#include <QFileDialog>
#include <QHBoxLayout>
#include <QPushButton>

MainWindow::MainWindow(QWidget *parent) noexcept
    : QMainWindow(parent)
    , mAudioContext(emscripten::val::global("AudioContext").new_())
{
    auto *centerWidget = new QWidget(this);
    auto *layout = new QHBoxLayout(centerWidget);

    auto *dialogButton = new QPushButton(centerWidget);
    dialogButton->setText(tr("Choose file"));

    auto *playButton = new QPushButton(centerWidget);
    playButton->setText(tr("Play"));
    playButton->setEnabled(false);

    layout->addWidget(dialogButton);
    layout->addWidget(playButton);
    centerWidget->setLayout(layout);
    setCentralWidget(centerWidget);

    connect(dialogButton, &QPushButton::clicked, this, [this]() {
        QFileDialog::getOpenFileContent(
            tr("Audio files (*.mp3 *.flac *.wav *.aiff *.ogg)"),
            [this](const QString &fileName, const QByteArray &fileContent) {
                if (fileName.isEmpty()) {
                    emscripten::val::global().call<void>(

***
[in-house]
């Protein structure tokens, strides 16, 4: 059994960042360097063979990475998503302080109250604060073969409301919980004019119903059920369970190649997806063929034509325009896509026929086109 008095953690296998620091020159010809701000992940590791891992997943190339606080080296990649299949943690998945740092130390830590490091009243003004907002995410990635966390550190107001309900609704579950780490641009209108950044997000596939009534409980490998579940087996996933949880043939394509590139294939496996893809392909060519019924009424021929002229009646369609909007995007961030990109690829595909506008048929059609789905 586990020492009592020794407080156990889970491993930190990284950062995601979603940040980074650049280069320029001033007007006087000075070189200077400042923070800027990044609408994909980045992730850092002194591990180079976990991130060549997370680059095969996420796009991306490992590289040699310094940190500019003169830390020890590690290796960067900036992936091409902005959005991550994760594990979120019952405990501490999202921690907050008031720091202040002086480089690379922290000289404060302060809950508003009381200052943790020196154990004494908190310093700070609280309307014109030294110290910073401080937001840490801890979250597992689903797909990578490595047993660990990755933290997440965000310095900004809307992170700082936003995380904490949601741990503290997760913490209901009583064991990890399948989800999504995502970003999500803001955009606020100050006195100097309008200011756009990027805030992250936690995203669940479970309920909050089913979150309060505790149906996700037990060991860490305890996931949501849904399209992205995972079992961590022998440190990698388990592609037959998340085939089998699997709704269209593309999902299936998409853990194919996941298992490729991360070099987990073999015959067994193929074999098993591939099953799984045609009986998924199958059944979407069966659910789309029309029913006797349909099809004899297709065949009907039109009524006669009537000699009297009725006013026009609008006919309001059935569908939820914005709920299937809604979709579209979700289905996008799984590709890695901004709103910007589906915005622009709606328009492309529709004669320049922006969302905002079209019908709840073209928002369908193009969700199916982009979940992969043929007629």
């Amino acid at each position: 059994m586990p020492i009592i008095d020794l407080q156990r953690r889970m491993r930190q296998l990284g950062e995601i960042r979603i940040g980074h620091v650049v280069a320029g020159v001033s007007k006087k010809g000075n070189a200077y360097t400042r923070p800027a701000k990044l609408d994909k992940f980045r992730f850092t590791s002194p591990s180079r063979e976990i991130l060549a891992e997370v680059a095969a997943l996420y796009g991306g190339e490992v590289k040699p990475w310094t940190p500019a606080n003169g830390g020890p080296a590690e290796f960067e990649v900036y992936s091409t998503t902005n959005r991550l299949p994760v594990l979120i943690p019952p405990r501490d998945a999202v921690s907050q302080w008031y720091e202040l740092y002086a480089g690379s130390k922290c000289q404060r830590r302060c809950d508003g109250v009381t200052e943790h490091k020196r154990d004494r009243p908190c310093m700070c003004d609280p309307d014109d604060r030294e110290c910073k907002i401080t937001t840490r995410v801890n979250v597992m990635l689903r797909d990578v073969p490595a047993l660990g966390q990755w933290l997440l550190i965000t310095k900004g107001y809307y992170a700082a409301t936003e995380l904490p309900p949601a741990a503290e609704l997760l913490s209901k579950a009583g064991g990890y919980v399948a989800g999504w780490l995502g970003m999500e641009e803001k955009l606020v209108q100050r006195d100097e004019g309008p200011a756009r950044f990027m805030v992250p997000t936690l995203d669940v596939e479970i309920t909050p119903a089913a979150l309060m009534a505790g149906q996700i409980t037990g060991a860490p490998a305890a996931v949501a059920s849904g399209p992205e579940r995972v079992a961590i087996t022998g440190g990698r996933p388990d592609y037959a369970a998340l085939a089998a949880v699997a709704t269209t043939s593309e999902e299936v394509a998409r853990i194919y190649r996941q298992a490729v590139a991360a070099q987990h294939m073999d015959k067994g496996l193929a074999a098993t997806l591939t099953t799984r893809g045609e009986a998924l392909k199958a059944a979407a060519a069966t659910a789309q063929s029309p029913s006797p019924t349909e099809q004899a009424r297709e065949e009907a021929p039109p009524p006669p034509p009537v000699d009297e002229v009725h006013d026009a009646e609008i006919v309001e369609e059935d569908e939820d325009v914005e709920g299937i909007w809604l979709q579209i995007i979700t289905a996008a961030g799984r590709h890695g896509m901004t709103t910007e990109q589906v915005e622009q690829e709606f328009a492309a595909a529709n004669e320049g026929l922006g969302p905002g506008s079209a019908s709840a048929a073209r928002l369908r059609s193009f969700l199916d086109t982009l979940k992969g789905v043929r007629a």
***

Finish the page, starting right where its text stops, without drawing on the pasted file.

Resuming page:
"alert", std::string("no file selected"));
                } else {
                    emit notReady();

                    auto contentCopy = fileContent;
                    auto buf = contentCopy.toEcmaUint8Array();

                    mDecodedBuffer = mAudioContext
                                         .call<emscripten::val>(
                                             "decodeAudioData", buf["buffer"])
                                         .await();

                    emit readyToPlay();
                }
            });
    });

    connect(playButton, &QPushButton::clicked, this, [this]() {
        auto source = mAudioContext.call<emscripten::val>("createBufferSource");
        source.set("buffer", mDecodedBuffer);
        source.call<void>("connect", mAudioContext["destination"]);
        source.call<void>("start");
    });

    connect(this, &MainWindow::notReady, this, [playButton]() {
        if (playButton->isEnabled())
            playButton->setEnabled(false);
    });

    connect(this, &MainWindow::readyToPlay, this, [playButton]() {
        if (!playButton->isEnabled())
            playButton->setEnabled(true);
    });
}

MainWindow::~MainWindow() = default;

This example was simple, but I hope readers can use these building blocks in more complete codebases to work with audio in Qt WASM!

Note: if you want to stream your audio, look into the Media Capture and Streams API and use a MediaStreamAudioSourceNode instead of an AudioBufferSourceNode.